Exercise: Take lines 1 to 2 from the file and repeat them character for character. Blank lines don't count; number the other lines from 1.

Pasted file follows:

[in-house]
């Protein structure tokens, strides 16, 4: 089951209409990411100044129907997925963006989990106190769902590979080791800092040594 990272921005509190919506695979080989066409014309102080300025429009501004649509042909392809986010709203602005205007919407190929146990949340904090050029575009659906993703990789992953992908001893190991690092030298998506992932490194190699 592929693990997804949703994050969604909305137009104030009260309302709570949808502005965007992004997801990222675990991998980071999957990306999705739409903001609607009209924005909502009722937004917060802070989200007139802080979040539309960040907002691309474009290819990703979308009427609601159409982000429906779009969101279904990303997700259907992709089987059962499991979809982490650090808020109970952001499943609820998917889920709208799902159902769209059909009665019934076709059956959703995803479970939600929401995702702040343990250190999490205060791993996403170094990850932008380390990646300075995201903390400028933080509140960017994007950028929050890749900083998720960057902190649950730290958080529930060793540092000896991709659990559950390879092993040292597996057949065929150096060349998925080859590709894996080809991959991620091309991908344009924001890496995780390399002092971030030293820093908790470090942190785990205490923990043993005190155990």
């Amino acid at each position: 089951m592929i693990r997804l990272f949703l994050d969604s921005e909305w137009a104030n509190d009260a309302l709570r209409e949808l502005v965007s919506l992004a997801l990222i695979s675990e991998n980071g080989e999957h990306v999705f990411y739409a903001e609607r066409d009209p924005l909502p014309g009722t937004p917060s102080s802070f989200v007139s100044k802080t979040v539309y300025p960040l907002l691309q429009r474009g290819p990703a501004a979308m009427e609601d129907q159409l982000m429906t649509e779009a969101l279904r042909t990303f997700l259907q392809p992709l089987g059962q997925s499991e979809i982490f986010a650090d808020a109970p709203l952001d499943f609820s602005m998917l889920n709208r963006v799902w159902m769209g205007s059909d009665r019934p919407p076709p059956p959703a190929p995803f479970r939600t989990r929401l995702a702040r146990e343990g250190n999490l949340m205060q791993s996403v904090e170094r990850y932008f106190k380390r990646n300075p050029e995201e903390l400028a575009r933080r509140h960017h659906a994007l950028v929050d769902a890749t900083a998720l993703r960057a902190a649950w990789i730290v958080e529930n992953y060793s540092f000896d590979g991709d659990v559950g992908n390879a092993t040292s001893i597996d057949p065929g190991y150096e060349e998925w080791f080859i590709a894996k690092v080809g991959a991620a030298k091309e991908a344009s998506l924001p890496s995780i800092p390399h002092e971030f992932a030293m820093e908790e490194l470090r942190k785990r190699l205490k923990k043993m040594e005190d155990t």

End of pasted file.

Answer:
[in-house]
């Protein structure tokens, strides 16, 4: 089951209409990411100044129907997925963006989990106190769902590979080791800092040594 990272921005509190919506695979080989066409014309102080300025429009501004649509042909392809986010709203602005205007919407190929146990949340904090050029575009659906993703990789992953992908001893190991690092030298998506992932490194190699 592929693990997804949703994050969604909305137009104030009260309302709570949808502005965007992004997801990222675990991998980071999957990306999705739409903001609607009209924005909502009722937004917060802070989200007139802080979040539309960040907002691309474009290819990703979308009427609601159409982000429906779009969101279904990303997700259907992709089987059962499991979809982490650090808020109970952001499943609820998917889920709208799902159902769209059909009665019934076709059956959703995803479970939600929401995702702040343990250190999490205060791993996403170094990850932008380390990646300075995201903390400028933080509140960017994007950028929050890749900083998720960057902190649950730290958080529930060793540092000896991709659990559950390879092993040292597996057949065929150096060349998925080859590709894996080809991959991620091309991908344009924001890496995780390399002092971030030293820093908790470090942190785990205490923990043993005190155990």